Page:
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   Date: 5/2/11 Bookmark and Share

The Search for Higher Meaning

Shining in a White World: The Black Stars—by Hanna Meghji ’11
(Page 3 of 4)

As evening set in, the game came to a close with Uruguay winning the match 2-1. I asked a staff member to accompany me to my hotel room. The hotel was like a large living organism. The administration building was the nucleus, a large central structure, and surrounding it were fifteen cottages, each with four suites split between two floors.

The water was hot and vicious. I hadn’t felt so clean in ages. The askari who had accompanied me home now walked back to the dining area with me. I took in the delicious smells of both traditional African food and a general all-health-conditions-friendly buffet of fries and pasta. Candles were the only source of light in the dining area, creating a dim, romantic, and peaceful environment. I ate quickly, anticipating the showdown that would ensue later. Almost all of the guests were Americans. I knew that every local in the hotel was cheering for Ghana; hell, the entire continent was! I could not wait. It was not long before the actions of those in the hotel mirrored those of the American and Ghanaian football players.

As they assembled into their respective locker rooms, we, the inhabitants of the Serena Hotel in the Serengeti, hurriedly forced the last morsels of our dinners into our mouths. The Tanzanian natives—brown-skinned, laid back, hospitable people dressed in khaki uniforms with gold nametags attached to their left breast pockets—began to murmur as the countdown for the kickoff drew nearer. The white tourists let their sunglasses hang around their necks as they swarmed into the lounge excitedly, leaving no couch, countertop, or inch of wooden floorboard bare. The African workers stood behind their guests, maintaining a respectful distance but also eager to watch the game, laughing and chattering excitedly amongst themselves.

It was a pleasant yet strange scene: two populations coming from entirely different backgrounds crowding around one television that sat atop a table in a small bar in the most luxurious hotel in Tanzania. As the undertone of Canadian artist Knaan’s song "Waving Flag"—Coca Cola’s token theme for all commercials during the World Cup—faded, the excitement and chatter in the hotel came to a standstill. In the distance, you could hear the wind blowing. A cheetah yawned preparing for another cool winter night on the savannah, and a herd of wildebeest lowered their shaggy necks and curved horns to the earth, taking shelter amidst the long blades of grass.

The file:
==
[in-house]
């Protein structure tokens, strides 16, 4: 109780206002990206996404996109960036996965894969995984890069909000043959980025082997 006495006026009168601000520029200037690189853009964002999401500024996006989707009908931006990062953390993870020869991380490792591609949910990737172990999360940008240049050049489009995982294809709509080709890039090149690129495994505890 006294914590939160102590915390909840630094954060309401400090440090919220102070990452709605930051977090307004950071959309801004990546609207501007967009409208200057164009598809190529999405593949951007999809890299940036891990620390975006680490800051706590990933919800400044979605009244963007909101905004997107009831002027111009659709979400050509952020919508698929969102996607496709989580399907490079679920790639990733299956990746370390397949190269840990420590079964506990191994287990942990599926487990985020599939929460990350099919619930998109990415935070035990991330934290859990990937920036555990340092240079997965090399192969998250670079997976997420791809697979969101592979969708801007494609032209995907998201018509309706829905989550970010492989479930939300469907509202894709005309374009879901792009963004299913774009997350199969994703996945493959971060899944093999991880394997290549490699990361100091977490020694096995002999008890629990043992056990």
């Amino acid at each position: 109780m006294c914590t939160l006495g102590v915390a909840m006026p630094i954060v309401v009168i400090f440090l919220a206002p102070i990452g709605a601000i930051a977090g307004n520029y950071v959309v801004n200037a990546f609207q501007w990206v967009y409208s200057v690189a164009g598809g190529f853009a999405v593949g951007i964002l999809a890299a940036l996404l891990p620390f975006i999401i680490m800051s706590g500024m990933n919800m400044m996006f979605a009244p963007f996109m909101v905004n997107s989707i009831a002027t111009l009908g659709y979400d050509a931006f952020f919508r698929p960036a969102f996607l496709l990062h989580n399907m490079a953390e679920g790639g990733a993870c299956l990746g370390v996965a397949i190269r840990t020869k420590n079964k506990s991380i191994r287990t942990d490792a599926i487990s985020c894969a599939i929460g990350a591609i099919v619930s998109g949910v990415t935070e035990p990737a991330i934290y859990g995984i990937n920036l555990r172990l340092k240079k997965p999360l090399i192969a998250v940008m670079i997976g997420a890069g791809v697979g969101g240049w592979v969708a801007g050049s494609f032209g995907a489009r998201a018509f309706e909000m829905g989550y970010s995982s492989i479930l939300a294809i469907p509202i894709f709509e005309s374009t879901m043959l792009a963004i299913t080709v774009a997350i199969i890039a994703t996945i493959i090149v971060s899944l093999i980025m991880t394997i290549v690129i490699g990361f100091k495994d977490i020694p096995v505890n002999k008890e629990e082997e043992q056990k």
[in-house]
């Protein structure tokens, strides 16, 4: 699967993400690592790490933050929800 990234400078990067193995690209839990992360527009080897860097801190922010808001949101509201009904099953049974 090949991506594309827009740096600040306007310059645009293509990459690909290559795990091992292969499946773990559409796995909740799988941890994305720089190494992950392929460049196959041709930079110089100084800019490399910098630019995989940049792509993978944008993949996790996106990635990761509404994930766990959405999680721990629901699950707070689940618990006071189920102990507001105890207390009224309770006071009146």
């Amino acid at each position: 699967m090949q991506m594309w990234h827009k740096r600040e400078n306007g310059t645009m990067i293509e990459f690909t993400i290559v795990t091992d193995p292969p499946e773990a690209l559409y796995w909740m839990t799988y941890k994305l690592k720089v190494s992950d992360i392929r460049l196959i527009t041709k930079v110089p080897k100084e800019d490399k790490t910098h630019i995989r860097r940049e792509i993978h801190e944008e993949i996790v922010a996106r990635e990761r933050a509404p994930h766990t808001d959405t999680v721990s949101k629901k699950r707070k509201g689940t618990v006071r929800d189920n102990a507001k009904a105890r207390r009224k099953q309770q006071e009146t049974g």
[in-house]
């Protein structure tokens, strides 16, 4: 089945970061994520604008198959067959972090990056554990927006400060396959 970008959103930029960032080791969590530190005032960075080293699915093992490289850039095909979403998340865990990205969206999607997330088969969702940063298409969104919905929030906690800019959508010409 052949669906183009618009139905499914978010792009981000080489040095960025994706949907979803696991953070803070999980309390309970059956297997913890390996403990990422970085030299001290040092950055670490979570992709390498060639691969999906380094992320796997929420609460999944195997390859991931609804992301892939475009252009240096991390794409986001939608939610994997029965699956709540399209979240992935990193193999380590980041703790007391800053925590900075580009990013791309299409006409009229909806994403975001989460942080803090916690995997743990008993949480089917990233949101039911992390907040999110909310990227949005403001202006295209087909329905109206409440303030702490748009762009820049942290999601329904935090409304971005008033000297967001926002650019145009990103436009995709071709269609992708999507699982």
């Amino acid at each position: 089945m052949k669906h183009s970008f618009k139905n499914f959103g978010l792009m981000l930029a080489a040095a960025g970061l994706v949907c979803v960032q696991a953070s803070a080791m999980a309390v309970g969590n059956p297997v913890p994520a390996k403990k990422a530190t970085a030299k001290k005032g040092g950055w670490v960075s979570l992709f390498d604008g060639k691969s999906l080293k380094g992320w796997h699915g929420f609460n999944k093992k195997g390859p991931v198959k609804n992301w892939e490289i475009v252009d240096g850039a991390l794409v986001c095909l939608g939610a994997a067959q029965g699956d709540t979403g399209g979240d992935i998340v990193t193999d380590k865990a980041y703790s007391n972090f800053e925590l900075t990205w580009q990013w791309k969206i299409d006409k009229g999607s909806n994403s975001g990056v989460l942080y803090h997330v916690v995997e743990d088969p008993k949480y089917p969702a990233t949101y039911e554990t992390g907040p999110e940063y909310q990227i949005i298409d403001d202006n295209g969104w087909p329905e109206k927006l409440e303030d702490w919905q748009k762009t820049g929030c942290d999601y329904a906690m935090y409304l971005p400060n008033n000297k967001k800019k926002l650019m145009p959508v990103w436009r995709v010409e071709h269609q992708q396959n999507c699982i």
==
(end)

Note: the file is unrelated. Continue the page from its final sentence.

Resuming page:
It was in this silence that I first noticed it. With the fragrance of garlic potatoes still lingering upon my tongue, I surveyed the room. Everyone had bowed their heads. Some had closed their eyes. Others whispered to themselves fervently. Two worlds—the East and the West, the wealthy foreigners, and the obliging locals—had united in silence, united in prayer. What was it about sports and the preservation of honor and legacy through friendly but intense competition that urges us to call upon our spiritual senses? How is it that two entirely opposing factions can share one prayer and hope prior to facing off with one another? And, yet, there they were: a white-skinned man held his white-skinned wife’s hand, clutching her fingers tightly as he sat in a red sofa directly in front of the African bartender, named Welcome, who had clasped his two hands together in front of his lips, praying silently.

I even found myself calling to God, though I was not sure whom I was praying for. I wanted Ghana to win. They were the underdogs, and they needed to show the world that this continent had more than just poverty and STDs and civil war. This was a landmass exploding with skill, prowess, and perfection. And there was a part of me—a large part of me—that was an American, a part of me that thought, “Hey, if the U.S. makes it to the quarter-finals, maybe, just maybe, that is what it will take to spark some interest around international football in the States.” The game was beginning, and I still had not sorted out my allegiances.

And the kick is...

Hungarian referee Viktor Kassai gave the football to the Ghanaians, and The Black Stars took off with force. Within the first five minutes, Kevin Prince Boateng danced his way through the American midfielders, the first line of defense. Facing three American defenders, he entered the boundaries of the penalty box alone and unsupported. With a gentle and deft flick of his left foot, he launched the football delicately into the back of the goal…and, before I could stop to think, my arms were above my head in triumph. I yelled and howled with the workers who were standing next to me as the Western tourists gaped at the television, floored by the fact that this little team from West Africa had just scored a goal only five minutes into the match.

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